I just returned from yet another meeting with a personal lines insurance company where they told me they were considering pulling back or pulling out. It’s a depressing time in the hail belt for sure.
Simply put, insurance companies cannot raise rates fast enough to keep up with bad and continually worsening weather. No one has figured out how to stop roof replacement from destroying their balance sheets. And, these companies want to stay in business, so they’ve got to do something.
I think they can survive if they get aggressive about prosecuting roofer fraud, targeting their writings more broadly in terms of geography, continue raising rates and changing their policy forms to offer less coverage. But to survive they also need the help of their agency force. Here are my suggestions for companies:
- Limit roof coverage to 5% of the total dwelling limit. This constrains the risk and they can more accurately price for it.
- Charge a premium based on roof area. Technical solutions now exist to measure the area of every roof in the country with satellite imagery. Charge premiums based, in part, on roof area. This will target increase where they belong – on those with the most exposure. Consider, for example, a 2,000 square foot house built in 1980 and one built in 2005. The newer home probably has at least 50% more roof. Same premium. That’s nuts.
- Find some claimants who have been told by a roofer that they’ll cover the deductible and then go after them. This practice has to stop. If it raises the cost of a roof by 10% it probably adds a couple points to the combined ratio. Those couple of points may be the difference in survival – or not.
- Change policies to allow for repairs instead of replacement more easily.
- Educate the customer – at the time of purchase – about how claim inflaters like fraudulent roofing raise their costs.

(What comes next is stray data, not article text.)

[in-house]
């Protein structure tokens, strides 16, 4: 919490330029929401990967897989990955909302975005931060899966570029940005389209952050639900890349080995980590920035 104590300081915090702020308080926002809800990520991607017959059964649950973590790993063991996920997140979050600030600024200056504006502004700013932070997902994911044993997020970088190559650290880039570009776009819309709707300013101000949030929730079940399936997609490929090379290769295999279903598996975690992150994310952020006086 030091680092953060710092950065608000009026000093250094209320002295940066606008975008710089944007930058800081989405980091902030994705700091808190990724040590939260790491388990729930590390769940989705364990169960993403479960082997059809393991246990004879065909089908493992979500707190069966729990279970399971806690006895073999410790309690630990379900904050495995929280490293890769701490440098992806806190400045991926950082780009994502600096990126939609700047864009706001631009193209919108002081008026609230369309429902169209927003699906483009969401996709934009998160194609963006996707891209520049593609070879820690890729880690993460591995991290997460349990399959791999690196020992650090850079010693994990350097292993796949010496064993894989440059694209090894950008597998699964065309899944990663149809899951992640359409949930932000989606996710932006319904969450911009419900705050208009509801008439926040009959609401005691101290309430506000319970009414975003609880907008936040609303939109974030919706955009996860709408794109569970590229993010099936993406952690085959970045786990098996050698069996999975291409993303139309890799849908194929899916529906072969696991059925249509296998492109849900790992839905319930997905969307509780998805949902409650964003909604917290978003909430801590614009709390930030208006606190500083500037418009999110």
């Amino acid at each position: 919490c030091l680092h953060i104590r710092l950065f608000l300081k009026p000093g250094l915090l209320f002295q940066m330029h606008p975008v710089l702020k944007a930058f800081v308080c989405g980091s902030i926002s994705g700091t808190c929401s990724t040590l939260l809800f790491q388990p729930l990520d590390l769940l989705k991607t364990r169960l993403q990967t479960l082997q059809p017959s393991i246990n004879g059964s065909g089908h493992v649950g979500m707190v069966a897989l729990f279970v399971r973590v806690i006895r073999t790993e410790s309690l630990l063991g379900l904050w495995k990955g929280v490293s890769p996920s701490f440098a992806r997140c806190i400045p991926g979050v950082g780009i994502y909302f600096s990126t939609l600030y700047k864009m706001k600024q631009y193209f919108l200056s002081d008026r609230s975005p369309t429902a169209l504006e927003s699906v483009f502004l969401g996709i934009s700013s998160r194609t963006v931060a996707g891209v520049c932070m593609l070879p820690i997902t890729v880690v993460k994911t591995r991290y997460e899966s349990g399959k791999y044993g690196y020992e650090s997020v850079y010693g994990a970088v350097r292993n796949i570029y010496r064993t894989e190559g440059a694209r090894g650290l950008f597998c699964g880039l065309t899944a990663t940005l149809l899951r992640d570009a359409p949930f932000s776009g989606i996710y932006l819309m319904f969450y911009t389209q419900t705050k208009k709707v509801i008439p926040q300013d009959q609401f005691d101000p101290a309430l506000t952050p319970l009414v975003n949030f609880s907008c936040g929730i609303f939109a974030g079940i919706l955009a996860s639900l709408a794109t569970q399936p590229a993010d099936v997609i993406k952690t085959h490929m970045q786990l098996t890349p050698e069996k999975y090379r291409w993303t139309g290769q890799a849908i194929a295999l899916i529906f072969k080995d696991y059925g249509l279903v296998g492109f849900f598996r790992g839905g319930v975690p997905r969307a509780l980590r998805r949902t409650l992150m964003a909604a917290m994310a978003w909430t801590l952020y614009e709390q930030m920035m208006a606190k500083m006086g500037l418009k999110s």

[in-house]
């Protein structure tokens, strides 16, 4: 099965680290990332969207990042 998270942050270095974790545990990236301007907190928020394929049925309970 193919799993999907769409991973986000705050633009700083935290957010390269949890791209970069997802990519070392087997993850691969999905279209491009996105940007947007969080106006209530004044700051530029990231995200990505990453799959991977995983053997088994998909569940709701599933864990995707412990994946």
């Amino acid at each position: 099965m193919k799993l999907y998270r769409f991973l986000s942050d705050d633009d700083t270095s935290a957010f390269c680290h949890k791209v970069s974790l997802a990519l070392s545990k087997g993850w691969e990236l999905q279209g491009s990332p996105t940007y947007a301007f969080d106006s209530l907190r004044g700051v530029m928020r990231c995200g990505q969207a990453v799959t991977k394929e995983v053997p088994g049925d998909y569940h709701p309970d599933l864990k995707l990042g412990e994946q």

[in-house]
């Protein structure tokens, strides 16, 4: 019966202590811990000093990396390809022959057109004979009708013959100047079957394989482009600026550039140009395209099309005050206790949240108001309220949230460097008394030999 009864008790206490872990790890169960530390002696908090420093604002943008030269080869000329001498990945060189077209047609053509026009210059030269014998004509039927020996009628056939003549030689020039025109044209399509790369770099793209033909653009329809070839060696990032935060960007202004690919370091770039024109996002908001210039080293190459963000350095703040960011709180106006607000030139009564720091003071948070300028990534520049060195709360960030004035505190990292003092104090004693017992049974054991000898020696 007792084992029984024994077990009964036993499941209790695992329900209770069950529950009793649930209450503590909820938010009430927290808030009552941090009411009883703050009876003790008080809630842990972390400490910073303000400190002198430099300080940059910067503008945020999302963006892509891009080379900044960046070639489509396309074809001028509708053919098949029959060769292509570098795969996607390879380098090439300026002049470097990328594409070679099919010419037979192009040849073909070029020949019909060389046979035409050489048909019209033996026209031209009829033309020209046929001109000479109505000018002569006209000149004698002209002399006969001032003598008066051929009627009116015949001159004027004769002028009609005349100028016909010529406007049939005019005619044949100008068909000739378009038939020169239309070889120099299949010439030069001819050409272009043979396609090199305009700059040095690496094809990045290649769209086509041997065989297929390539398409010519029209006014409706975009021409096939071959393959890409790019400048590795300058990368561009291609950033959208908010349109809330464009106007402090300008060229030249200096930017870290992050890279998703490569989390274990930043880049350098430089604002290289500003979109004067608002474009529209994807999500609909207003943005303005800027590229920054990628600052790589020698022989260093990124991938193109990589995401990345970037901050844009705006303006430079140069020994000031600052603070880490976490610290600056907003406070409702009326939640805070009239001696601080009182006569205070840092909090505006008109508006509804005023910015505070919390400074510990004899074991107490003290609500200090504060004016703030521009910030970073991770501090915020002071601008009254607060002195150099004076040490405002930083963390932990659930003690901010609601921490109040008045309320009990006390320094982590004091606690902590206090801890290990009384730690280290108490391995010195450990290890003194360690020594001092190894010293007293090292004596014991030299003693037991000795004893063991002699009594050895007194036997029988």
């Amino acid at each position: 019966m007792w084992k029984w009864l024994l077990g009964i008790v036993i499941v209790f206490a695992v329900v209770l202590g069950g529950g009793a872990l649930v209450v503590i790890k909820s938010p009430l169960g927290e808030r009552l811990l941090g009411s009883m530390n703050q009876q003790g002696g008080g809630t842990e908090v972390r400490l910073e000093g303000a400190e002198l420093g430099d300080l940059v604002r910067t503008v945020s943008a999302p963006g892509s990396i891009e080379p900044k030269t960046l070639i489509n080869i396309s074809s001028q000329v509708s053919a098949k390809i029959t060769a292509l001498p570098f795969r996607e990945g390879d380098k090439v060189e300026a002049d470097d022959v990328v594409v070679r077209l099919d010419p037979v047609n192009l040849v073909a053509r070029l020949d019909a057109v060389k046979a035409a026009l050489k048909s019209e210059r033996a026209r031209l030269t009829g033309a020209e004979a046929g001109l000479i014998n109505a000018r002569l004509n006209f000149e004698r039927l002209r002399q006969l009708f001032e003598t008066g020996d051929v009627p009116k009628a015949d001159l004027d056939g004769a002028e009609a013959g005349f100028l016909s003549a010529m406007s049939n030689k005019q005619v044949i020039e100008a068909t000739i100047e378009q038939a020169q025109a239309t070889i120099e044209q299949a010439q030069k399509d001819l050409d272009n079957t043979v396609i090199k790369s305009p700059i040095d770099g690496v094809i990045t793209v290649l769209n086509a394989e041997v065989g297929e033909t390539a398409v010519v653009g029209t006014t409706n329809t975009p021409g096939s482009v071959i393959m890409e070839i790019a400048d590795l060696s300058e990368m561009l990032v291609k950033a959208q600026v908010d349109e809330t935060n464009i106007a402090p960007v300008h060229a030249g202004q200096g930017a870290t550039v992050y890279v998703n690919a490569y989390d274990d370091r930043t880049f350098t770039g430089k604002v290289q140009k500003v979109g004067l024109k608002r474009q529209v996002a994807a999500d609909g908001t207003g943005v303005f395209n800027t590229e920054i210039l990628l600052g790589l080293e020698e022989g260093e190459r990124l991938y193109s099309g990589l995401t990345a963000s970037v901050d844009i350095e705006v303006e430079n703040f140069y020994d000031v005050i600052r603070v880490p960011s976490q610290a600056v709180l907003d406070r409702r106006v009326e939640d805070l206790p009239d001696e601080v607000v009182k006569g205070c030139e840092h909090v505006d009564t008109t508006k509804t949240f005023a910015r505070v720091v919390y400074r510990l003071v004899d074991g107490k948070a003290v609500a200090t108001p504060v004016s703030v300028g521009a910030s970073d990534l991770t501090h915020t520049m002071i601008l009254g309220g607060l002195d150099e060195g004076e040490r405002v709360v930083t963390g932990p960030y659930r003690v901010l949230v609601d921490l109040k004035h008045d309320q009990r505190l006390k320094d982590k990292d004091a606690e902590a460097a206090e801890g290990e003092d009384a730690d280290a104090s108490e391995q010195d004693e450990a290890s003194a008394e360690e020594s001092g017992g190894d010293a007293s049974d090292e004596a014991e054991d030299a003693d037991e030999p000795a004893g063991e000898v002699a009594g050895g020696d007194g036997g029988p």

- Offer discounts to customers for policies which require customers to use “approved” roofers.
Here are some suggestions for agents:
- Work to pass regulations for roofers requiring financial stability, disclosure, insurance, etc. to help weed out fly by storm roofers.
- Educate your customers on the cost of risk. Help them understand their true cost of claims so they can regulate their own behavior better at the time of loss.
- Counsel your customers about the advisability of filing claims. Obviously, we must follow state laws and always be ethical. But we all have customers who we know need to stop and think before they act.
- Work harder than ever to do a great job of field underwriting. What do I mean? I mean put your customers where they belong, not just where the cheapest premium is. This can make a dramatic impact on your non cat loss ratio in your agency.
- Encourage customers to stick with the carrier they have unless there is a good reason to move. A few dollars in premium is not a good reason. You do your customer a good service here because moving to the cheapest carrier every year will just result in cancellation, difficulty in rewriting, and ultimately higher premiums for the customer over time.
I’m sure there are lots of other good ideas out there. Please feel free to share with me! I’ll pass them along.